The Opal gem is formed when a mineraloid gel gets absorbed into the cracks of limonite, basalt, sandstone, and/or marl rocks and freezes at a low temperature. As this mineraloid gel is quite watery, the Opal in your vintage opal ring itself will contain from 3% to as much as 25% water.
Australia has been a major source of opals supplying 97% of the world's opals. The geology of the continent was just right, so as the sedimentary rock was forming it was also absorbing plenty of water enriched with silica. The opals from this region come in a large variety of colors including orange, yellow, black, white, blue, green, and rose colors.
Color and Light Characteristics of Vintage Opal Rings
Each gem in a vintage opal ring will have its own color pattern with a unique mix of colors and a beautiful background hue. These colors, similar to a rainbow across the sky, run across the opal.
These gems create a dazzling and brilliant color effect when exposed to full spectrum light. This brilliant and varied color has helped keep these rings popular throughout history.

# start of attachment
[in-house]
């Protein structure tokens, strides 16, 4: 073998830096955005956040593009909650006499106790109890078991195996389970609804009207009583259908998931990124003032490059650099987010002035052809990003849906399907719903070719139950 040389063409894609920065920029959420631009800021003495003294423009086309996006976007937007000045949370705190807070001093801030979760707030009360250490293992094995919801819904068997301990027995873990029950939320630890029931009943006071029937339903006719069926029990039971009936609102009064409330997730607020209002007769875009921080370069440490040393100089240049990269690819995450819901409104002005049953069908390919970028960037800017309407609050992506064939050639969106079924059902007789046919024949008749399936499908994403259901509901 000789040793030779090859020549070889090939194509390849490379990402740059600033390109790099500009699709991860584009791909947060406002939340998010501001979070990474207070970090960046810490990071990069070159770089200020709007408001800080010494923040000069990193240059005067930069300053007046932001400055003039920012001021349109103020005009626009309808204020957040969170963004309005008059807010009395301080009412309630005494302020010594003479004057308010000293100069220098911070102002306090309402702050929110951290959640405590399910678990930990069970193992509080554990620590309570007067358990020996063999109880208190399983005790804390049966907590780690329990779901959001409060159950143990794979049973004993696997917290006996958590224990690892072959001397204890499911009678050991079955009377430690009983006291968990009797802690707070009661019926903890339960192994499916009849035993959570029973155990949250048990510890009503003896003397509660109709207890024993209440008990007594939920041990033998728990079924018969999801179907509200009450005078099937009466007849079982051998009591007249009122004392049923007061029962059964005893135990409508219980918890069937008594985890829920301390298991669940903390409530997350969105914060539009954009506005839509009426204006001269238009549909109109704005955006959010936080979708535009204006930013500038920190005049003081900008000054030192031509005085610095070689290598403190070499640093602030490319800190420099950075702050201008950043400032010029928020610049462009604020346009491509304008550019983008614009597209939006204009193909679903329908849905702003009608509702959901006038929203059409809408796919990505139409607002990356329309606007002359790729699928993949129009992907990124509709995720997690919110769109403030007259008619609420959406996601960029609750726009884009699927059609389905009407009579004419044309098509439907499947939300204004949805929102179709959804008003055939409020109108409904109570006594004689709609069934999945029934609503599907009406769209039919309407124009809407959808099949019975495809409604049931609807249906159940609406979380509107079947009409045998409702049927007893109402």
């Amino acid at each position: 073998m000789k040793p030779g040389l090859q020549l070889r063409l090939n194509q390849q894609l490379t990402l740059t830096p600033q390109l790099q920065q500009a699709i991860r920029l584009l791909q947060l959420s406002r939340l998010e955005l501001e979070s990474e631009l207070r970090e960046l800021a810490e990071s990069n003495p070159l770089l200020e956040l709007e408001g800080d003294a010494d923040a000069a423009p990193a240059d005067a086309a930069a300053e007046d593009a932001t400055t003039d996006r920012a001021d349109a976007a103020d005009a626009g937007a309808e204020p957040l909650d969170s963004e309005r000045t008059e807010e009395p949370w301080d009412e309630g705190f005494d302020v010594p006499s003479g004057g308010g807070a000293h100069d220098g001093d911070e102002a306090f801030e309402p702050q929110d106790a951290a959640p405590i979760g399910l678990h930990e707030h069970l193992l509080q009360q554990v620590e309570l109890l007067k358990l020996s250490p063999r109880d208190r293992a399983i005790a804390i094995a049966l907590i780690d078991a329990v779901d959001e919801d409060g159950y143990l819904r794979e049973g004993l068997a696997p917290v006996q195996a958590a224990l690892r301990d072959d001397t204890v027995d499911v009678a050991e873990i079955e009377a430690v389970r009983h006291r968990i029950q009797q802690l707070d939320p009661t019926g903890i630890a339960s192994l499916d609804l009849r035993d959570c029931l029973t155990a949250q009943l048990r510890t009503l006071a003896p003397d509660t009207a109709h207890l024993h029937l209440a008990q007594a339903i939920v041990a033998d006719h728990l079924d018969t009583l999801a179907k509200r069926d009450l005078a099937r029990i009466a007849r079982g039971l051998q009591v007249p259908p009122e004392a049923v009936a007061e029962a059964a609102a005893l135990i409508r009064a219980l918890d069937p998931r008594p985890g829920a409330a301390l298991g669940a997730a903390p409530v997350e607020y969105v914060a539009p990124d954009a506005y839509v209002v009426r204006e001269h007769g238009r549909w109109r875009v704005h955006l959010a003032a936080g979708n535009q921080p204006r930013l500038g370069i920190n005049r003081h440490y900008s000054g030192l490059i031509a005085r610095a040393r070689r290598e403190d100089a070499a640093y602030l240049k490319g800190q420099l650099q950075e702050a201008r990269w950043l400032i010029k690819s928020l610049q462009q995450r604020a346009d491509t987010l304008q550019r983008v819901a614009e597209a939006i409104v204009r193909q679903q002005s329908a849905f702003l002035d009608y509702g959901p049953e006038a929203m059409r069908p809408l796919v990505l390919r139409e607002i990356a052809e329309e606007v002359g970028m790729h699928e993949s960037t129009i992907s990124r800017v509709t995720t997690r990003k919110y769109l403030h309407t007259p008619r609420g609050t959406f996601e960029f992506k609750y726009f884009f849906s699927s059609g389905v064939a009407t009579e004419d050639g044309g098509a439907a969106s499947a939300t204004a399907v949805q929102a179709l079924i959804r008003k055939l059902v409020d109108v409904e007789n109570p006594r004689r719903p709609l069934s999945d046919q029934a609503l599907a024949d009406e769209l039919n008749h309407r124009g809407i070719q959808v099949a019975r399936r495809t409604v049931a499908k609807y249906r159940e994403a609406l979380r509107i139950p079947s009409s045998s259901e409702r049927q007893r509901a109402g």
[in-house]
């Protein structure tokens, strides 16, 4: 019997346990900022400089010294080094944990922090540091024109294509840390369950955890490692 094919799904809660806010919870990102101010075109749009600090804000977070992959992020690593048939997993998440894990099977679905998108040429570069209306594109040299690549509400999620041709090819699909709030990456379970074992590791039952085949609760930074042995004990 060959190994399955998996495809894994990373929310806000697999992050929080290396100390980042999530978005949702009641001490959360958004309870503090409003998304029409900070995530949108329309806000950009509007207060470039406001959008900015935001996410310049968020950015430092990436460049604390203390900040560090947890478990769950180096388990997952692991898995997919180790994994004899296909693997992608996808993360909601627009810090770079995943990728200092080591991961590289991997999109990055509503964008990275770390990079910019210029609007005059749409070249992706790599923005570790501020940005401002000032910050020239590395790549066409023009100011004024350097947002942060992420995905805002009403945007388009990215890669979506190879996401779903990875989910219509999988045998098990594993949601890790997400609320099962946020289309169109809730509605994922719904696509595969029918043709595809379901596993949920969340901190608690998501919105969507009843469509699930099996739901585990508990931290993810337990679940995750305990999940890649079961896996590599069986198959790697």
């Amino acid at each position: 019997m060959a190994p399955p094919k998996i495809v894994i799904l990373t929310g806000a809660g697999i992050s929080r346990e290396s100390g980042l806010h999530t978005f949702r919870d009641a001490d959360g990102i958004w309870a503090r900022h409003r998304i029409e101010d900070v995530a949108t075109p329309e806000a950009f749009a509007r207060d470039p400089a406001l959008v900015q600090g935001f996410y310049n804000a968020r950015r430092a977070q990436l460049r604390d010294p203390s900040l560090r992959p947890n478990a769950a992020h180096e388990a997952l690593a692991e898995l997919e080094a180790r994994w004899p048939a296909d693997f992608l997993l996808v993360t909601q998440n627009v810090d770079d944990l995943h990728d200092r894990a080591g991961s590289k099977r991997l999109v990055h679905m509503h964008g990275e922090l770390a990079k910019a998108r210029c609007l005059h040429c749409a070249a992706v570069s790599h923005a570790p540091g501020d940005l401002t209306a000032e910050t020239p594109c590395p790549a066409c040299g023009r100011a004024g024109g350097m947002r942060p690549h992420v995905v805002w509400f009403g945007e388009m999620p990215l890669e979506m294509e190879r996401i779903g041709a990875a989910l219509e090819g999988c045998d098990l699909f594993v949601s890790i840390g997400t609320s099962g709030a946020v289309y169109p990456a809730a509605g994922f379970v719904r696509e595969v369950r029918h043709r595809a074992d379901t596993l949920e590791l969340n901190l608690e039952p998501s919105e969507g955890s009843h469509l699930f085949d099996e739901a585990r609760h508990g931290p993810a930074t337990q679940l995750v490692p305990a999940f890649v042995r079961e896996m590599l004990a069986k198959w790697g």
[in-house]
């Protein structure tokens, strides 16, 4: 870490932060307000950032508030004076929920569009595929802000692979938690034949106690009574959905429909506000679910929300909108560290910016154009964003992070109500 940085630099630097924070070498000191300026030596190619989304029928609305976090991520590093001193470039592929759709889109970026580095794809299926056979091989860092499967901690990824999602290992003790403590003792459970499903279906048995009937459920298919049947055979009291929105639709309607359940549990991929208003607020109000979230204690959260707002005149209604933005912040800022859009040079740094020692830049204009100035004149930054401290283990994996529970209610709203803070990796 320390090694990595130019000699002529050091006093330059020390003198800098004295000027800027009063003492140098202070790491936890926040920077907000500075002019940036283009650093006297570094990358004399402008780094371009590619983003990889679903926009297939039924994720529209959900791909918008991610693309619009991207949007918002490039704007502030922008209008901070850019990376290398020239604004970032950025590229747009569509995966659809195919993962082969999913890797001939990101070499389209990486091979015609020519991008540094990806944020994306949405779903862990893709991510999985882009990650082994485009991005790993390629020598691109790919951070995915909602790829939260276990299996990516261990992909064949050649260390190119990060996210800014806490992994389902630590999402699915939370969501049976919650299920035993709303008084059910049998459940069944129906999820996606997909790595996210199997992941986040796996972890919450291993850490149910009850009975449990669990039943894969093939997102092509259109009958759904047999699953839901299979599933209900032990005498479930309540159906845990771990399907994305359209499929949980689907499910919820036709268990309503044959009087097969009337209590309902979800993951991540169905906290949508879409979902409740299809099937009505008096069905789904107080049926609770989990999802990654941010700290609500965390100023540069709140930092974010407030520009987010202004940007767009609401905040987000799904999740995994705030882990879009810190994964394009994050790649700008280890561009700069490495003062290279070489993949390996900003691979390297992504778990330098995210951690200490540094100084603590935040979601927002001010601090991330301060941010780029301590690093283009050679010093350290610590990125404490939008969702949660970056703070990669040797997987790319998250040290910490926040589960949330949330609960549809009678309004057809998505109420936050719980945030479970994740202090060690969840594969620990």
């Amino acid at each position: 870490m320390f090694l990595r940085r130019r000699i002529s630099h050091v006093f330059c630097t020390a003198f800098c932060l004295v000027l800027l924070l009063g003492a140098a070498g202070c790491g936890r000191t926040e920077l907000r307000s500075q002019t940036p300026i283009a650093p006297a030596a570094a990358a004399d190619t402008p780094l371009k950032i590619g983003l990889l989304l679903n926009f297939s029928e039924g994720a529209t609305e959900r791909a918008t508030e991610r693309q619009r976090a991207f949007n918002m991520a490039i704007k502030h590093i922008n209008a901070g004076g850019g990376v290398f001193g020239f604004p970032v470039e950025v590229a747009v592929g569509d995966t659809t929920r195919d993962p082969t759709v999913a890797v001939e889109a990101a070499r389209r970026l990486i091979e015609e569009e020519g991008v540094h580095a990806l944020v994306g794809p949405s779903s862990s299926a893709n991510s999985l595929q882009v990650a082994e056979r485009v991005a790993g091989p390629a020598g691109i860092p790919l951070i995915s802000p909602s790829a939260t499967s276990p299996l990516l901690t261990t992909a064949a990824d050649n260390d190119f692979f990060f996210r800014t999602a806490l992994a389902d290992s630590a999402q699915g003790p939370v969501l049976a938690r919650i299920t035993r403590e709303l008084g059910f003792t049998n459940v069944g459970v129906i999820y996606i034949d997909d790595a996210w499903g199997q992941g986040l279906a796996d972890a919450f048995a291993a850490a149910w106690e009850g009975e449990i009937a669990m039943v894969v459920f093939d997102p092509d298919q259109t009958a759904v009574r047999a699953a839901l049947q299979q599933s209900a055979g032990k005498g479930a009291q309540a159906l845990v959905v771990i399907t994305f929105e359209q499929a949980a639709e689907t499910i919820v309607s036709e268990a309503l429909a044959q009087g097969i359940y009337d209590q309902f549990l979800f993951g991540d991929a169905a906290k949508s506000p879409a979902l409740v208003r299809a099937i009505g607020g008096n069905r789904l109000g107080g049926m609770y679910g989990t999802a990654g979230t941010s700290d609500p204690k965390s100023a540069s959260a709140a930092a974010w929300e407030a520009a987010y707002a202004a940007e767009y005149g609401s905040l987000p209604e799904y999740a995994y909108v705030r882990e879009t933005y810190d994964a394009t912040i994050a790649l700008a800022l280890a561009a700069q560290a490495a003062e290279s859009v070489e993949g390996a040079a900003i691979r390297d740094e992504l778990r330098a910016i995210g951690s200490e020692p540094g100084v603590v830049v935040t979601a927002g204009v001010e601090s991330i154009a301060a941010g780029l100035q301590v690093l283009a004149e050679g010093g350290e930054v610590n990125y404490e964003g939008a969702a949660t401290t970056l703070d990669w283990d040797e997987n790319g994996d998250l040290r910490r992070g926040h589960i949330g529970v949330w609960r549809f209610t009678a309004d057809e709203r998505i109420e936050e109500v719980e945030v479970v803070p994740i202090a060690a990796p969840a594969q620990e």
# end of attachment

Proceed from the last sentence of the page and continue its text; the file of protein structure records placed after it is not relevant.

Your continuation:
History and Folklore
As with most all vintage jewelry, the ring and the opal of vintage opal rings were created by hand. This give them a uniqueness and characteristic that will arguably never be replaced by the modern mass-manufacturing of today.
Throughout history the opal has made numerous appearances. William Shakespeare nicknamed them "The queen of Gems", some believed they brought good luck and fortune, while one Arabic belief is that they glided down from Heaven.
A Little Extra Care
Opals are a rather brittle gem and should be handle with care. Dropping them onto a hard surface can crack or chip them. It helps to keep moisture in them so they do not dry out. Wearing them on a regular basis can help prevent them from drying because of the oil and modifier from your skin. At the very least try not to store them in a hot, dry place.
See a complete collection of Vintage Opal Rings.